In no field of medicine or surgery has the significance of prostatic infection been brought out more strikingly than in orthopaedic surgery, and, even yet, the importance of this type of disease is insufficiently emphasized. In the presence of other sources of infection, it is impossible to be too dogmatic about the exact role played by prostatitis in the production of joint disturbances. However, one has only to follow from a clinical point of view the degree of improvement which some of these patients make in every respect, when adequate investigation and care of the prostate are instituted, to realize the importance and efficacy of this method of approach.
Certainly, sufficient evidence exists to show that prostatic infection, even though latent, is in many instances an important etiological agent in the production of pain in the lower back and in many cases of joint disease. Clinical experience has proved that, despite the necessity for prostatic supervision and the tendency toward recurrence of infection in the gland, symptomatic treatment of prostatitis, either alone or in conjunction with the care of other focal infections and general hygienic measures which improve the patient's general physical state, is, in the great majority of instances, accompanied by definite alleviation of the symptoms of joint disease.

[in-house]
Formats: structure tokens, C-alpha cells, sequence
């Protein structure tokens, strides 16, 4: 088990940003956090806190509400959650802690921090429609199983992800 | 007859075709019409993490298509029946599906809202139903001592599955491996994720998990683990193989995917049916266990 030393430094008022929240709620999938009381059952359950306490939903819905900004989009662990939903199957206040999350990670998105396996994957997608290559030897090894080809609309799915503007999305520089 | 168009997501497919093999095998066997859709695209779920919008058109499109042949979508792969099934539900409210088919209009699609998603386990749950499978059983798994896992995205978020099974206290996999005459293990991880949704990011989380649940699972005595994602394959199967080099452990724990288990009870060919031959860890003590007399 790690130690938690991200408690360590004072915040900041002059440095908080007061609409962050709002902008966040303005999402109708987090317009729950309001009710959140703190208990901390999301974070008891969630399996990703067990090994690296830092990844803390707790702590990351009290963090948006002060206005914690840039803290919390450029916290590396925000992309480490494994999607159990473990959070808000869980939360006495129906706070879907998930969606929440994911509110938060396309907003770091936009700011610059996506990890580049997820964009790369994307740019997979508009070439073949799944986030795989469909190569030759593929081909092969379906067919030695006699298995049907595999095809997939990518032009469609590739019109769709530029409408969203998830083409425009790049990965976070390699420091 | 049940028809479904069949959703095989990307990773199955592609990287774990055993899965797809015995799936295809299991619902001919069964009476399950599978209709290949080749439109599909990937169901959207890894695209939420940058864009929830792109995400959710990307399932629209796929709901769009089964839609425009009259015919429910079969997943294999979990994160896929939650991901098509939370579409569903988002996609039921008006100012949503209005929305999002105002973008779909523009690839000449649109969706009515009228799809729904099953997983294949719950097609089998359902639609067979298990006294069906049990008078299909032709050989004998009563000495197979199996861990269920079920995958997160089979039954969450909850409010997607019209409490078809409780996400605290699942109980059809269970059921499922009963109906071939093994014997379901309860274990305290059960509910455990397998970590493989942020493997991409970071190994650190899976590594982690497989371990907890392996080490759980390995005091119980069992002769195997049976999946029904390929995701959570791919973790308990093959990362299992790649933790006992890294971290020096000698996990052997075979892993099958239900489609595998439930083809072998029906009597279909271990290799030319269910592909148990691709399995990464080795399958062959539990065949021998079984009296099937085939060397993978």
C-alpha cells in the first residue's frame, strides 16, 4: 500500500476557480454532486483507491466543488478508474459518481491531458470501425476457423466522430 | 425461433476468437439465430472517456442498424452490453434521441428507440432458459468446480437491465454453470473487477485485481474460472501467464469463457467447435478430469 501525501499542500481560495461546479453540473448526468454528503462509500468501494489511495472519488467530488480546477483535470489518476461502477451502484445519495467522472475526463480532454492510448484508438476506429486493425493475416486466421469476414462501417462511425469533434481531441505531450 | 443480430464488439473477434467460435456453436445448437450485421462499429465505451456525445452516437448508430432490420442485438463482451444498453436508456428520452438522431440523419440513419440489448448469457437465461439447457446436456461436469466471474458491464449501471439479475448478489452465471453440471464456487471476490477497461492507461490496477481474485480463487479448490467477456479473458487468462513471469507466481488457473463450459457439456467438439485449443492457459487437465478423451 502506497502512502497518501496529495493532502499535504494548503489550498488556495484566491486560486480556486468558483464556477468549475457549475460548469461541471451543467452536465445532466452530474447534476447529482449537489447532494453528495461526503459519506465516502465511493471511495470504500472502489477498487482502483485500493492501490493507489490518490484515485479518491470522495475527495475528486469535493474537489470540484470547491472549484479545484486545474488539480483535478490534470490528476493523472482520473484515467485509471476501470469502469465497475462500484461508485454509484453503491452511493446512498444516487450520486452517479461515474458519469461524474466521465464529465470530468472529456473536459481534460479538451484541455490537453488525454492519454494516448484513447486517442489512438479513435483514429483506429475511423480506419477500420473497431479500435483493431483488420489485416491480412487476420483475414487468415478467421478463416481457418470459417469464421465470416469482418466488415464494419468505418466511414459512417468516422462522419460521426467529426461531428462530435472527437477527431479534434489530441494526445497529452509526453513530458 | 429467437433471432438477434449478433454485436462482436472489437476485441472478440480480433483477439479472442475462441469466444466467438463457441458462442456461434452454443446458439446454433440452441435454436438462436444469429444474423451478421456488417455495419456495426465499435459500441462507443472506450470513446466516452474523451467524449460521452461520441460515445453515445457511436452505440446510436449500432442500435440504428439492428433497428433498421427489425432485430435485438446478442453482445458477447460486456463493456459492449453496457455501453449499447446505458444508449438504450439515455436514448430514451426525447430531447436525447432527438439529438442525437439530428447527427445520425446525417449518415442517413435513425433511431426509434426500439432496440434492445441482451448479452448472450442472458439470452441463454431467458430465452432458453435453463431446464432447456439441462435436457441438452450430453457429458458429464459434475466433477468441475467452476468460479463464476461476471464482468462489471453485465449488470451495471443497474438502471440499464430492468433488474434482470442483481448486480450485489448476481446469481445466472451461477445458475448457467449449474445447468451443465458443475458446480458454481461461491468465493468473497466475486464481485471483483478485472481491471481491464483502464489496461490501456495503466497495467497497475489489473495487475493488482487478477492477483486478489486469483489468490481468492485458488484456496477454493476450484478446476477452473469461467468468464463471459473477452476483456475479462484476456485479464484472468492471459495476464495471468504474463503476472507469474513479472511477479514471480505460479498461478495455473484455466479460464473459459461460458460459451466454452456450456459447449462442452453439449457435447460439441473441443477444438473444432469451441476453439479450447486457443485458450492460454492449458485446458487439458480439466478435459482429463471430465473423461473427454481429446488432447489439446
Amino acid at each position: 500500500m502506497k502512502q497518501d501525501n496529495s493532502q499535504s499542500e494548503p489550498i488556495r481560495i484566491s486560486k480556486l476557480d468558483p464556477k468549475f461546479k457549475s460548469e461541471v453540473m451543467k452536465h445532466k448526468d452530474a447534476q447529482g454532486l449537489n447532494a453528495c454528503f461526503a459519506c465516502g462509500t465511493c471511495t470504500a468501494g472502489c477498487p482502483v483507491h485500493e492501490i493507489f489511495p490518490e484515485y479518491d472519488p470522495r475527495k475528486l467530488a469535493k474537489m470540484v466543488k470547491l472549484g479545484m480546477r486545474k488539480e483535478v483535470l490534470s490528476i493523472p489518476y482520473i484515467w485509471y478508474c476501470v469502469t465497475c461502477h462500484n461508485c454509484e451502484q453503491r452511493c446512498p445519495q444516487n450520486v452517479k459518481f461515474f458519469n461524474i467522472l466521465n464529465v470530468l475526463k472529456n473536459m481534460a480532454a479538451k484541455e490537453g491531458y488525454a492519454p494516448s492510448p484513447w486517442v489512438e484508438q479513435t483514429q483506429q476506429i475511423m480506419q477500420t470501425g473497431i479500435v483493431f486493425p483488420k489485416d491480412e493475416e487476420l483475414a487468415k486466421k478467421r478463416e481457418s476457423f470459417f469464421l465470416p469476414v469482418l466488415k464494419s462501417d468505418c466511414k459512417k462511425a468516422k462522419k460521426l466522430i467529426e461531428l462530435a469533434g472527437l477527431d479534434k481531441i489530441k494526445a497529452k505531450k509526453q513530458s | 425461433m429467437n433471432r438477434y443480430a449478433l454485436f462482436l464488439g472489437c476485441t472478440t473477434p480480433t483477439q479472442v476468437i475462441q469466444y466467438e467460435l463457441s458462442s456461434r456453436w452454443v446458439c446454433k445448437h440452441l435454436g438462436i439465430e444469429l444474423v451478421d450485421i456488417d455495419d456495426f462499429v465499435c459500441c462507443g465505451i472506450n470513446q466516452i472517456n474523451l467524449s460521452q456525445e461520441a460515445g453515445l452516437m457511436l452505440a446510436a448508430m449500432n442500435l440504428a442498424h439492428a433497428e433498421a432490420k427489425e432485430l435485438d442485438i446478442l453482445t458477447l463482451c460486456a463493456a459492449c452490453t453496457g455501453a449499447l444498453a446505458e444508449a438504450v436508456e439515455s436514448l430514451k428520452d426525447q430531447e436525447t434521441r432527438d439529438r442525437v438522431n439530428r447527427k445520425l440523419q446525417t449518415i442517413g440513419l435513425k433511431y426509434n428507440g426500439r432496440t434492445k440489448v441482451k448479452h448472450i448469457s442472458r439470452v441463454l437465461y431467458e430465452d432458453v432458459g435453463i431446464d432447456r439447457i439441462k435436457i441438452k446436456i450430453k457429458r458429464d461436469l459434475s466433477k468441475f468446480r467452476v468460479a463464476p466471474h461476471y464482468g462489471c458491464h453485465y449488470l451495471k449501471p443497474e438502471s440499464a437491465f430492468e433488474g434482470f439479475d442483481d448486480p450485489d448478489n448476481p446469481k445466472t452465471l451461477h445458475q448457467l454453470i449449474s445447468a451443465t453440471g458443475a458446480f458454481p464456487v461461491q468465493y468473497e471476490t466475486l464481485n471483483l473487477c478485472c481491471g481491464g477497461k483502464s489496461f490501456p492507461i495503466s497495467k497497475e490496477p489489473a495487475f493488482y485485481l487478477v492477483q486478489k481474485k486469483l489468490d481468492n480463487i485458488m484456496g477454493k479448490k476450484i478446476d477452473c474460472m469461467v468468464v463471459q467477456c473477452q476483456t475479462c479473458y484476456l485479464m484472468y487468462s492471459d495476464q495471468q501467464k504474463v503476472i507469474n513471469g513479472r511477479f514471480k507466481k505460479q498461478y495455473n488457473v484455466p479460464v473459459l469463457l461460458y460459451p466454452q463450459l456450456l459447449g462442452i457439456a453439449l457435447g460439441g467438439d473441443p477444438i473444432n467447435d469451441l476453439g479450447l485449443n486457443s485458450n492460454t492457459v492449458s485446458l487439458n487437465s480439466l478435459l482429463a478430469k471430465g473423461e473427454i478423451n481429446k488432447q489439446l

(C) 1936 All Rights Reserved.The Journal of Bone and Joint Surgery, Inc.